Mandala factor (MF) method: This is the calculation of the \(\mathfrak {R}\) value using the Mandala factor \(\varPsi _A \) sum of function integrals of a rising edge, falling edge, and a core set. The resulting value is scaled from the center of the coordinate system by adding it to the beginning value of a fuzzy number support set. When fuzzification is carried out in OFN arithmetic, in the case of a positive directing procedure described as above, and in the case of negative directing a calculated negative value should be subtracted from the first coordinate of an OFN number being the OFN number support right edge.
where
Modified center of gravity: This is the result of modifications introduced by Kosiński and Bednarek [5] in the classical COG method in order to adapt it to work in OFN arithmetic.
Figure 16.5a, b are drawings showing different fuzzification results for the same OFN directed positively in Fig. 16.5a, and directed negatively in Fig. 16.5b. Calculations were performed using selected fuzzification functionals.
2.3 Control of the Stove on Solid Fuel
Referring to the example of the stove fuzzy controller, a diagram of such a system is shown in Fig. 16.6, where S1 is a heater temperature sensor, S2 a temperature or exhaust lambda sensor, and S3 an optional gas analyzer. The stove uses an air blower. In this example it is called a blower regulator R1. The basic concept of the work of the control system is as follows. Input variables that were selected are:

Water coil temperature: Tw

Stove flue gas temperature: Ts

Lambda probe: \(\lambda \)

Increase of temperature: \(\varDelta Tt\)
Output variables are:

Speed of the blower
There are additionally provided auxiliary variables for the solution, Tz, set temperature, which says what temperature the user prefers, or what temperature is optimal for a particular stove. For example, the OFN describing set temperature \(TZ1 = [56, 56, 56, 56]\) informs the controller to “hold temperature of 56” For the number \(TZ2 = [56, 58, 60, 72]\) the directing means, “I prefer temperature 72, but may be no less than 56.” For the reverse OFN number there is the statement, “I prefer 56, but nothing will happen if it is 72.”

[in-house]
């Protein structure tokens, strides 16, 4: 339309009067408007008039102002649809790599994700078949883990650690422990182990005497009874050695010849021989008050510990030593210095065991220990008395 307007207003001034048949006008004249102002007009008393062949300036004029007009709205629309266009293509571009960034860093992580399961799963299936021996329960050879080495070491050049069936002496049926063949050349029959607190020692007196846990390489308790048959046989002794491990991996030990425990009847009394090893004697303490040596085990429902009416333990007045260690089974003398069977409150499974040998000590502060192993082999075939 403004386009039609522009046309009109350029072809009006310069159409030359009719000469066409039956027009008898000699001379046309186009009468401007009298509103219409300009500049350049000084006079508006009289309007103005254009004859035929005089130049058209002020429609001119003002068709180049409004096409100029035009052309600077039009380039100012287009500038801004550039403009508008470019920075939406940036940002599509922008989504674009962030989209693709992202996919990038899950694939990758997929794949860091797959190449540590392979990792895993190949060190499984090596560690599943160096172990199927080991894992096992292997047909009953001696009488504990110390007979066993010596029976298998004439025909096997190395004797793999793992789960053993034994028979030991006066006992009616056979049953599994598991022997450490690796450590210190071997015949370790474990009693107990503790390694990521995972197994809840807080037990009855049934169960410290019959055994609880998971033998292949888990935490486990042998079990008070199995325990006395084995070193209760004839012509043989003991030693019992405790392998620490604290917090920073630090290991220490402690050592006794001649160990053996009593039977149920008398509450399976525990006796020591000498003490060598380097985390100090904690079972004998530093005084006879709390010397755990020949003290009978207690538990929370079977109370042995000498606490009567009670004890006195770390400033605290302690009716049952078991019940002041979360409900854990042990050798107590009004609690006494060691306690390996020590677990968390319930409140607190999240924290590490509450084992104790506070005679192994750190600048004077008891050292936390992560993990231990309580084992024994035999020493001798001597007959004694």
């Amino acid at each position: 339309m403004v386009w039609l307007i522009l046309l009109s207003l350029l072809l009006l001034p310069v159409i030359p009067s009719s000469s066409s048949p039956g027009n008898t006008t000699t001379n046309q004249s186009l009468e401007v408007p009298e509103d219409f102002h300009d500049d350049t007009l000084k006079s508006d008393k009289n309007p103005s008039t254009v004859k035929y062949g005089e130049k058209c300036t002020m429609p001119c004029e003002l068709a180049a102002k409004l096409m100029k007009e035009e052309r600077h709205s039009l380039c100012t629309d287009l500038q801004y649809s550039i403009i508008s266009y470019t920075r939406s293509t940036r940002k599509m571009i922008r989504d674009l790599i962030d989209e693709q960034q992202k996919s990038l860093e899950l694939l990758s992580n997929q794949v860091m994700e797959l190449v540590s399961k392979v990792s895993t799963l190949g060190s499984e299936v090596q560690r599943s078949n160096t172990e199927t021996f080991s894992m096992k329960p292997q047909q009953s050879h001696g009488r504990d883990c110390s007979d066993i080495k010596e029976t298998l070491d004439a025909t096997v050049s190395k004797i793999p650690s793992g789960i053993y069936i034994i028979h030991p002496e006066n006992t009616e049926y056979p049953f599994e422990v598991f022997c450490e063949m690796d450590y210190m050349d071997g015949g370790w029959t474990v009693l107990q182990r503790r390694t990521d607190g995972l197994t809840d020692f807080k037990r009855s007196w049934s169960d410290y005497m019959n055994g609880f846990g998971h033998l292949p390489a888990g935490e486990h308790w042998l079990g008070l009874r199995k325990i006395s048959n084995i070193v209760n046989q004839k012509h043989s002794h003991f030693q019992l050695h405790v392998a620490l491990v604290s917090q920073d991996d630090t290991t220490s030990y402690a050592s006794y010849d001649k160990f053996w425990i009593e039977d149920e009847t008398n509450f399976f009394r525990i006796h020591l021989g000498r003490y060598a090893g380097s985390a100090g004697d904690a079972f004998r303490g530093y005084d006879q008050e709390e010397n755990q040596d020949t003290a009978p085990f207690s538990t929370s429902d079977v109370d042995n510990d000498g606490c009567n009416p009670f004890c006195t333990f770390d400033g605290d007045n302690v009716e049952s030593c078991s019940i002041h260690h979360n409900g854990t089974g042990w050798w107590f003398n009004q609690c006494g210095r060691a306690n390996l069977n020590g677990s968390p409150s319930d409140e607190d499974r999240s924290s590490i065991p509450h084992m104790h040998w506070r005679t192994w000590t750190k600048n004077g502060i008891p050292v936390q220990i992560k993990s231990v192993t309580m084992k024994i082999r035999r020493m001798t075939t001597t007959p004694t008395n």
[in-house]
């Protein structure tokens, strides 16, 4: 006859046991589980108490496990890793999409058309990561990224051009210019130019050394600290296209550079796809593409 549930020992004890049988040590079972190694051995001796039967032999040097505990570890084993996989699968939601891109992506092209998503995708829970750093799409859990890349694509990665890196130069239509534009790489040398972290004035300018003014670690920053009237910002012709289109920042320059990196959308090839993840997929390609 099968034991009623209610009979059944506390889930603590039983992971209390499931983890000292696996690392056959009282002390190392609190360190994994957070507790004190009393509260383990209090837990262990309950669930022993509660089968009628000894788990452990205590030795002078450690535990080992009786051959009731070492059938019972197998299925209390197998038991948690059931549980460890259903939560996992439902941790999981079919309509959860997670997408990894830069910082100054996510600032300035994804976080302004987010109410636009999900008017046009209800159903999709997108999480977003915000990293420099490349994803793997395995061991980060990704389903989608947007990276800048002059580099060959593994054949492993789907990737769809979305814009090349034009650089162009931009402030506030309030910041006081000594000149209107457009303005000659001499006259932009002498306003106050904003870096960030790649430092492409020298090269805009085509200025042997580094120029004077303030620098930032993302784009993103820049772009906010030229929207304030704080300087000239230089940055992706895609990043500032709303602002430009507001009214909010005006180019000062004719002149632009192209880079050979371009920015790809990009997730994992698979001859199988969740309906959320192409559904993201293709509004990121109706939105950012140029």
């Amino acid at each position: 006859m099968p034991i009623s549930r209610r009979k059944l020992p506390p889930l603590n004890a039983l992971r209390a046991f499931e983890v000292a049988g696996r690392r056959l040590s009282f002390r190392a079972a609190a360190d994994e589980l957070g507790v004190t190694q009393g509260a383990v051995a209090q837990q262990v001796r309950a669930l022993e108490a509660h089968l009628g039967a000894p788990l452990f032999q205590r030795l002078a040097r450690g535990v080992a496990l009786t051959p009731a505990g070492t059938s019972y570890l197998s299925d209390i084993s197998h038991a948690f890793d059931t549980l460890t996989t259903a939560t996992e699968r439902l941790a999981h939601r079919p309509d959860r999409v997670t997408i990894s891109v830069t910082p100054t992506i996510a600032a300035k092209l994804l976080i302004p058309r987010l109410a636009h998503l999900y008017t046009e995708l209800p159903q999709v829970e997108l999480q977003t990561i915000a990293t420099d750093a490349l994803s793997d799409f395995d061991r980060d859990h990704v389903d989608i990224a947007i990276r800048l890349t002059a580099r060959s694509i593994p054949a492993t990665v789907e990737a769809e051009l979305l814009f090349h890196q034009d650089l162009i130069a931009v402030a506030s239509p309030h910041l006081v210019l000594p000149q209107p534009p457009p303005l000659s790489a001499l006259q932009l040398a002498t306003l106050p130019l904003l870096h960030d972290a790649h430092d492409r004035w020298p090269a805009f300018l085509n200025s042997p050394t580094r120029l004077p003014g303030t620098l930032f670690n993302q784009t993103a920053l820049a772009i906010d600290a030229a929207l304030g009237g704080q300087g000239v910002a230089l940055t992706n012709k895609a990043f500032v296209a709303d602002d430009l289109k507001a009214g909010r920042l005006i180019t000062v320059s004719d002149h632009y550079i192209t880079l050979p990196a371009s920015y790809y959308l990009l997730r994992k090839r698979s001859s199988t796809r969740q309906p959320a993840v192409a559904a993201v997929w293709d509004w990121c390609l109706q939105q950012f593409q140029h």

Linguistic variables selected for this problem depend on the concept of the control operation. For example, the observed coil temperature is lower than the preset temperature. The stove driver starts the blower and observes the flue gas temperature or \(\lambda \) probe. In both cases, the sensors provide information about the progress of the operation of the stove. Based on this information, the controller determines the amount of air sent by the blower.
3 Classic Fuzzy Controller
The controller in the classic use of fuzzy logic was done using jFuzzyLogic. The technical details are available at http://jfuzzylogic.sourceforge.net. The input linguistic variables as described in the previous chapter are provided as fuzzy sets. Accordingly, we have Figs. 16.7 and 16.8.
The output variable in the example is the power of the blower regulator. Figure 16.9 shows a membership function of this variable.
On the basis of expert knowledge concerning the combustion process a set of rules used by the controller was created. Different rules express the state of the process as a set of conditions and the effects that are recommendations for change. RULE 1: IF Tw IS low AND lambda IS rich THEN power IS power_100; RULE 2: IF Tw IS low AND lambda IS optimal THEN power IS power_60; RULE 3: IF Tw IS low AND lambda IS poor THEN power IS power_20;
4 The Controller for the OFNs
The controller operation of the directed OFNs requires the use of up and down borders, which are formulated as
A graphical interpretation is shown in Fig. 16.10, in which the Ordered Fuzzy Numbers are marked with characteristic border points. Generally it can be assumed that each of the Ordered Fuzzy Numbers can be described by four real numbers:
In a classic fuzzy controller the resulting membership function is generally a not convex fuzzy set. The use of existing tnorm operators in the inference process will not help to create an OFN according to border points [65]. In [50] there is a proposal which says that instead of tnorm, algebraic operation of multiplication can be used. This is illustrated in Fig. 16.11. A sample controller for OFNs, in particular the inference block and a way to calculate the degree of activation amounts to the operation presented above. Having calculated degrees of compliance with each of the rules, an OFN controller can start to cumulate into a single set which is the result. In a classic controller there are snorm operators. In the controller for OFNs there will be the arithmetic operation of addition. For example, for an ordered number A, B, which is a product of aggregation, addition is shown in Fig. 16.12.